Marilyn was revising for her nursing exams. He knew it was a delicate time for her, as the baby was due very soon. Leaving to give birth before receiving her certificate would spell the end of her career. He thought it best to keep his latest acquisition a secret for now, to leave it for a few weeks before playing The Cat when she was at home. He was looking forward to Smith’s smooth Hammond organ melodies keeping his thoughts company as the bus drove from one end of route 73 to the other.
Unfortunately, he had forgotten what a scrupulous cleaner Marilyn was. She had a forensic eye for dust and dirt. Her mother’s helper from an early age, Marilyn knew how to keep a home clinically clean. He used to watch from the comfort of his armchair as she dusted the corners of the ceiling, dusted the edges of skirting boards, dusted windowsills, their coffee table, their black and white television. She polished the brown teak radiogram, an extravagant purchase of his that she had actually approved of because it was an elegant piece of furniture in its own right. There was no surface in their home on which dust could settle for long. He really should have known that Marilyn would find The Cat, still in its tell-tale paper bag, sooner rather than later.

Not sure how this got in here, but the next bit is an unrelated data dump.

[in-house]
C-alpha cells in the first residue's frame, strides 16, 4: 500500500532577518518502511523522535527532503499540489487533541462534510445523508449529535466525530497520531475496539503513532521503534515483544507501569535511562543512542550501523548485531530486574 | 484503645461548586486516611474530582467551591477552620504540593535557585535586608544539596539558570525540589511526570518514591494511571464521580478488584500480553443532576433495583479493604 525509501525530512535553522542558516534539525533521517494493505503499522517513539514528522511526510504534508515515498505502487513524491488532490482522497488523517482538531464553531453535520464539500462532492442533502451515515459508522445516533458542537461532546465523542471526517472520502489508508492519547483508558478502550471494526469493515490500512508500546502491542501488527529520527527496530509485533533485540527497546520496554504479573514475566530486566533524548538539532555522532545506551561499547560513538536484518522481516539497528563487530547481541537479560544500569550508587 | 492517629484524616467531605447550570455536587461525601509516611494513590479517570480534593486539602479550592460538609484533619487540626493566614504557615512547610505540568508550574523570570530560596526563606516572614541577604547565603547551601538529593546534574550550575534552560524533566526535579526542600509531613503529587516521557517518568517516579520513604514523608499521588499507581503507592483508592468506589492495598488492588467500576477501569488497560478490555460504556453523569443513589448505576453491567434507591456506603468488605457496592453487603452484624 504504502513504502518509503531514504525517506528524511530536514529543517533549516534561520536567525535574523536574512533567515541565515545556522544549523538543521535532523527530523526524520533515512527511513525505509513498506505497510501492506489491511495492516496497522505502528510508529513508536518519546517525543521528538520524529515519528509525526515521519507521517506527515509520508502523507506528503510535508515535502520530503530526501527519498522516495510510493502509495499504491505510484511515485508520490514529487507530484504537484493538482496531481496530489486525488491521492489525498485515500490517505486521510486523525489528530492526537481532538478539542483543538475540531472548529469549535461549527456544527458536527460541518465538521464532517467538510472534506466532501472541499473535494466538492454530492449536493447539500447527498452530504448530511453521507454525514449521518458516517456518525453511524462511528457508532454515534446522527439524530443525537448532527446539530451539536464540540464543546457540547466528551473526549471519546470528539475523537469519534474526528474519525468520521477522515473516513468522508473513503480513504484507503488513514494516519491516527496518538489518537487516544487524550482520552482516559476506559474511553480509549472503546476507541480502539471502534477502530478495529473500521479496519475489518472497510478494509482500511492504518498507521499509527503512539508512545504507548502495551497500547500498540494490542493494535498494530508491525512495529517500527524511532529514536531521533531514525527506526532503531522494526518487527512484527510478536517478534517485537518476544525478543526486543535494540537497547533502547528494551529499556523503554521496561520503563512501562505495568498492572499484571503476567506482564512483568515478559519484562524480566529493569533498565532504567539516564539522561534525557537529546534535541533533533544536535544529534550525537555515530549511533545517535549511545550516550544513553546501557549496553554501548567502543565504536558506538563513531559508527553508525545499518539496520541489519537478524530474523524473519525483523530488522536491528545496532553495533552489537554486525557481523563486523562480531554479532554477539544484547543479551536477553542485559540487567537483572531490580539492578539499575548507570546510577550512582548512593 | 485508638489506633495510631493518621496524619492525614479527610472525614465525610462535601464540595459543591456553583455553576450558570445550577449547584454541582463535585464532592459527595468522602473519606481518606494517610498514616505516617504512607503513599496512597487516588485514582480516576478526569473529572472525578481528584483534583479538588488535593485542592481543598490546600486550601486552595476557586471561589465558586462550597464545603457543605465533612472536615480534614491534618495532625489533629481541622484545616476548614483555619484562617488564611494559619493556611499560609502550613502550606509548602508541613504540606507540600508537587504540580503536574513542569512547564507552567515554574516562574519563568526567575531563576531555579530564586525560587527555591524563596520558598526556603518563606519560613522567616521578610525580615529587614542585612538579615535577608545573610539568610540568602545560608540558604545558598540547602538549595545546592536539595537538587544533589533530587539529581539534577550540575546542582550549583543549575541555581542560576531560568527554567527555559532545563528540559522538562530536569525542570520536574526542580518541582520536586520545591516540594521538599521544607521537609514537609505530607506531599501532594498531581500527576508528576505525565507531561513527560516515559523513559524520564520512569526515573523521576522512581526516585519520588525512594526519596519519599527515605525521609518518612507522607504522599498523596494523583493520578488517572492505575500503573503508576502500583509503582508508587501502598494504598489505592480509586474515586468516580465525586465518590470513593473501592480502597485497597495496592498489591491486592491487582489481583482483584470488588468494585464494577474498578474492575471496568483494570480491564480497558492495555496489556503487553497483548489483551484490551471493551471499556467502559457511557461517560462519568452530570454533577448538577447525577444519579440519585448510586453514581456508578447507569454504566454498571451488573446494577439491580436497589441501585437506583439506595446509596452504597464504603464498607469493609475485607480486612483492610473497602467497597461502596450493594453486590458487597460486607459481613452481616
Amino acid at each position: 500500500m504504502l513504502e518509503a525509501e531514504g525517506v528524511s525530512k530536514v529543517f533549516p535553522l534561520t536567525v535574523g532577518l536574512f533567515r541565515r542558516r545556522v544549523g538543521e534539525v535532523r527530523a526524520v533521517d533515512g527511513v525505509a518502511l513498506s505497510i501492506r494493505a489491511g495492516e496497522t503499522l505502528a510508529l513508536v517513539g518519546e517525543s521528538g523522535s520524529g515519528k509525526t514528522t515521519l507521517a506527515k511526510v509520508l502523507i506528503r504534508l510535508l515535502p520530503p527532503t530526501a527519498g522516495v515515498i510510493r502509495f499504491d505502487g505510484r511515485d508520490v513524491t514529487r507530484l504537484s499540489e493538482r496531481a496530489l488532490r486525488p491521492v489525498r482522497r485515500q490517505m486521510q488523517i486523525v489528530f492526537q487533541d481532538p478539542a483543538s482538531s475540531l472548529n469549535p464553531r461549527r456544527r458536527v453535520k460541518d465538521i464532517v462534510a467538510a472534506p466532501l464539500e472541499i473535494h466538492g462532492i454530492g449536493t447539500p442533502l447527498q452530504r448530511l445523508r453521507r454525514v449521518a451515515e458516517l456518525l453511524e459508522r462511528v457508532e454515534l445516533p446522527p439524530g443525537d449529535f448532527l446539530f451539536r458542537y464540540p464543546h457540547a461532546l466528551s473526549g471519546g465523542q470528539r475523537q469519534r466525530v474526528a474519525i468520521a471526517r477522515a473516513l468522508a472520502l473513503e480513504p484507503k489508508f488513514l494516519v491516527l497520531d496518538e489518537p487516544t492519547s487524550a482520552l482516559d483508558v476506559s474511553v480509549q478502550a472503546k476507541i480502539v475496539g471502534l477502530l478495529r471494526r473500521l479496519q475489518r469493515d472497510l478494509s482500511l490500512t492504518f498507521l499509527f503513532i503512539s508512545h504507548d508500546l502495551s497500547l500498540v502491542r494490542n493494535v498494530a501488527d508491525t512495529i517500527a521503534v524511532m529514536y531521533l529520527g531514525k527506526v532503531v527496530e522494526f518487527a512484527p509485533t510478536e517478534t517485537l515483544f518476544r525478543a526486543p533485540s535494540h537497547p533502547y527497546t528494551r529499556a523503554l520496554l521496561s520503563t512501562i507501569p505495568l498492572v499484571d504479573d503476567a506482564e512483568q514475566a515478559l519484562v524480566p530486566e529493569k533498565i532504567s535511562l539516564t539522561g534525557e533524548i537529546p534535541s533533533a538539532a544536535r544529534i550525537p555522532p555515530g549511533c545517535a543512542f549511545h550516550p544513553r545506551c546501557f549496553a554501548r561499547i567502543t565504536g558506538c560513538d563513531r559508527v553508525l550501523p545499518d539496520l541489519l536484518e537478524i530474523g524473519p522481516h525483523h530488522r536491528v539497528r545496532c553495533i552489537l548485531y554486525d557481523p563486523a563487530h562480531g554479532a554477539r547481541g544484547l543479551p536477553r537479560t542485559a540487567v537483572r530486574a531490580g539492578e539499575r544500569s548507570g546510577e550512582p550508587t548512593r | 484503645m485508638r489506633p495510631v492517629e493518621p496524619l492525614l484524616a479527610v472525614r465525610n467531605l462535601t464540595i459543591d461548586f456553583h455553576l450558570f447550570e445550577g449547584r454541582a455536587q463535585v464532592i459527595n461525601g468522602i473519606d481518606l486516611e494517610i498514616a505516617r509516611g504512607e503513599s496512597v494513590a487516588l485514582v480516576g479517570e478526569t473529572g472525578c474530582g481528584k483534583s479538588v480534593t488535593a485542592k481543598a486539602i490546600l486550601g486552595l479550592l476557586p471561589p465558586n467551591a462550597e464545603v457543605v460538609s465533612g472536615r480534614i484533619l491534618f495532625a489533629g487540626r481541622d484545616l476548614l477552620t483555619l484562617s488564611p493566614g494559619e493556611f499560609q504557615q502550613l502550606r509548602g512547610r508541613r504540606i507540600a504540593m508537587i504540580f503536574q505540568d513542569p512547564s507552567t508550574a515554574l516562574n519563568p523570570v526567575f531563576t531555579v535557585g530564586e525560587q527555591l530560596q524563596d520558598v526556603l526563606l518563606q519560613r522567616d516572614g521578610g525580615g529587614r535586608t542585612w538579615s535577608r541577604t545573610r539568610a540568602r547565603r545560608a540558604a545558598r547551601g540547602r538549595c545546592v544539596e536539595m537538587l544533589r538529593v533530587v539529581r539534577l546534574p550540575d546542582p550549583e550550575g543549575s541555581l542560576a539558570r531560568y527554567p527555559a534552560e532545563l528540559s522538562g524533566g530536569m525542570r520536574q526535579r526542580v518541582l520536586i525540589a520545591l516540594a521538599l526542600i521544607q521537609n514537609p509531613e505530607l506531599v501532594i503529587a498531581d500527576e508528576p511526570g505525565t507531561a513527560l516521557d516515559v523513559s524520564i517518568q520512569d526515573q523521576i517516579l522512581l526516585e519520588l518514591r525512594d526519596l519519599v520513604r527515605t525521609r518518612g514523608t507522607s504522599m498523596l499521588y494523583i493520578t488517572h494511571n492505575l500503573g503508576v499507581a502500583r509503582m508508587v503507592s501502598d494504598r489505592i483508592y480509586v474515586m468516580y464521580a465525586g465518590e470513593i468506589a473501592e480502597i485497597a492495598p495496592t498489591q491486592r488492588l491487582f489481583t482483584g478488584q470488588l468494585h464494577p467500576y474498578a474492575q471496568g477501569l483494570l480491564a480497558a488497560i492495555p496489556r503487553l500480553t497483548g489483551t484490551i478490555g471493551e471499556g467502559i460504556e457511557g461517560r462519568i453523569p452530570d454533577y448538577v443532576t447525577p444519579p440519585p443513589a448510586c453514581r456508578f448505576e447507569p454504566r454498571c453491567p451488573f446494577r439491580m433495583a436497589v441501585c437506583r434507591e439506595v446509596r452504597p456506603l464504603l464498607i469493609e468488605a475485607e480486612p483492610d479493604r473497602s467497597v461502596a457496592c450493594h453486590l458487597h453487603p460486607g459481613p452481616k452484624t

You! You spendthrift! You worthless so-and-so. What make you think your music and the horses are more important than the baby, than the house we need? You force yourself on me and now look at the predicament I’m in.